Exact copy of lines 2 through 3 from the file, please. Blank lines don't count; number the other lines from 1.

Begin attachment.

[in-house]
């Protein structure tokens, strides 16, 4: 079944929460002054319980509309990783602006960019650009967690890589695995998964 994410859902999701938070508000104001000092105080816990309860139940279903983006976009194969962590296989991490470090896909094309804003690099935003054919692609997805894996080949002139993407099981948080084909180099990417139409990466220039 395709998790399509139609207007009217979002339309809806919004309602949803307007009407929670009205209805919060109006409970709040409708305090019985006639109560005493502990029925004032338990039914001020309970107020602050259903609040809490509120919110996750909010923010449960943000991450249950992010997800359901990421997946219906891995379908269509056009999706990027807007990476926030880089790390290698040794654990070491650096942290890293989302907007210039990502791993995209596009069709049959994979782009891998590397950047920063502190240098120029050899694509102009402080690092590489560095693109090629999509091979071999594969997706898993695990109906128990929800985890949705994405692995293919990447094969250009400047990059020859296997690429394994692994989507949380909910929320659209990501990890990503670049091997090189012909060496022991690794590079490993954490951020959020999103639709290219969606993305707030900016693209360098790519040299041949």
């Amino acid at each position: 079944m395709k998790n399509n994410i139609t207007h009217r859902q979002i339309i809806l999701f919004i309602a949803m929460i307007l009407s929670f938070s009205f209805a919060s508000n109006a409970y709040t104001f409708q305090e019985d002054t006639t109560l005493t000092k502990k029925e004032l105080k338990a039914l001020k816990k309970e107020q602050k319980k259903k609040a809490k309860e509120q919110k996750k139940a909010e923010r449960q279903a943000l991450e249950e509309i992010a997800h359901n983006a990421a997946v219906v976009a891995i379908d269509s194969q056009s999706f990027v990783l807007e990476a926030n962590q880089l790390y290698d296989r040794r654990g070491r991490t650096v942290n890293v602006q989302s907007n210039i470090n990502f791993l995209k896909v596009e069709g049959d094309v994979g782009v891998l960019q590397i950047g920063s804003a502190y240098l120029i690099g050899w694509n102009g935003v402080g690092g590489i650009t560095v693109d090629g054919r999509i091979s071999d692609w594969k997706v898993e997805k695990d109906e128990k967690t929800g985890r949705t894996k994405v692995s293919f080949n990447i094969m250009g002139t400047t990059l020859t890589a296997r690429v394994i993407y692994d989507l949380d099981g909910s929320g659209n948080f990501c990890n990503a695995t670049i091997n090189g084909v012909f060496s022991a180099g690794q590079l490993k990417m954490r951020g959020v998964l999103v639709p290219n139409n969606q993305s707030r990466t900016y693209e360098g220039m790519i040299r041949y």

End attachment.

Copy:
């Protein structure tokens, strides 16, 4: 079944929460002054319980509309990783602006960019650009967690890589695995998964 994410859902999701938070508000104001000092105080816990309860139940279903983006976009194969962590296989991490470090896909094309804003690099935003054919692609997805894996080949002139993407099981948080084909180099990417139409990466220039 395709998790399509139609207007009217979002339309809806919004309602949803307007009407929670009205209805919060109006409970709040409708305090019985006639109560005493502990029925004032338990039914001020309970107020602050259903609040809490509120919110996750909010923010449960943000991450249950992010997800359901990421997946219906891995379908269509056009999706990027807007990476926030880089790390290698040794654990070491650096942290890293989302907007210039990502791993995209596009069709049959994979782009891998590397950047920063502190240098120029050899694509102009402080690092590489560095693109090629999509091979071999594969997706898993695990109906128990929800985890949705994405692995293919990447094969250009400047990059020859296997690429394994692994989507949380909910929320659209990501990890990503670049091997090189012909060496022991690794590079490993954490951020959020999103639709290219969606993305707030900016693209360098790519040299041949």
């Amino acid at each position: 079944m395709k998790n399509n994410i139609t207007h009217r859902q979002i339309i809806l999701f919004i309602a949803m929460i307007l009407s929670f938070s009205f209805a919060s508000n109006a409970y709040t104001f409708q305090e019985d002054t006639t109560l005493t000092k502990k029925e004032l105080k338990a039914l001020k816990k309970e107020q602050k319980k259903k609040a809490k309860e509120q919110k996750k139940a909010e923010r449960q279903a943000l991450e249950e509309i992010a997800h359901n983006a990421a997946v219906v976009a891995i379908d269509s194969q056009s999706f990027v990783l807007e990476a926030n962590q880089l790390y290698d296989r040794r654990g070491r991490t650096v942290n890293v602006q989302s907007n210039i470090n990502f791993l995209k896909v596009e069709g049959d094309v994979g782009v891998l960019q590397i950047g920063s804003a502190y240098l120029i690099g050899w694509n102009g935003v402080g690092g590489i650009t560095v693109d090629g054919r999509i091979s071999d692609w594969k997706v898993e997805k695990d109906e128990k967690t929800g985890r949705t894996k994405v692995s293919f080949n990447i094969m250009g002139t400047t990059l020859t890589a296997r690429v394994i993407y692994d989507l949380d099981g909910s929320g659209n948080f990501c990890n990503a695995t670049i091997n090189g084909v012909f060496s022991a180099g690794q590079l490993k990417m954490r951020g959020v998964l999103v639709p290219n139409n969606q993305s707030r990466t900016y693209e360098g220039m790519i040299r041949y």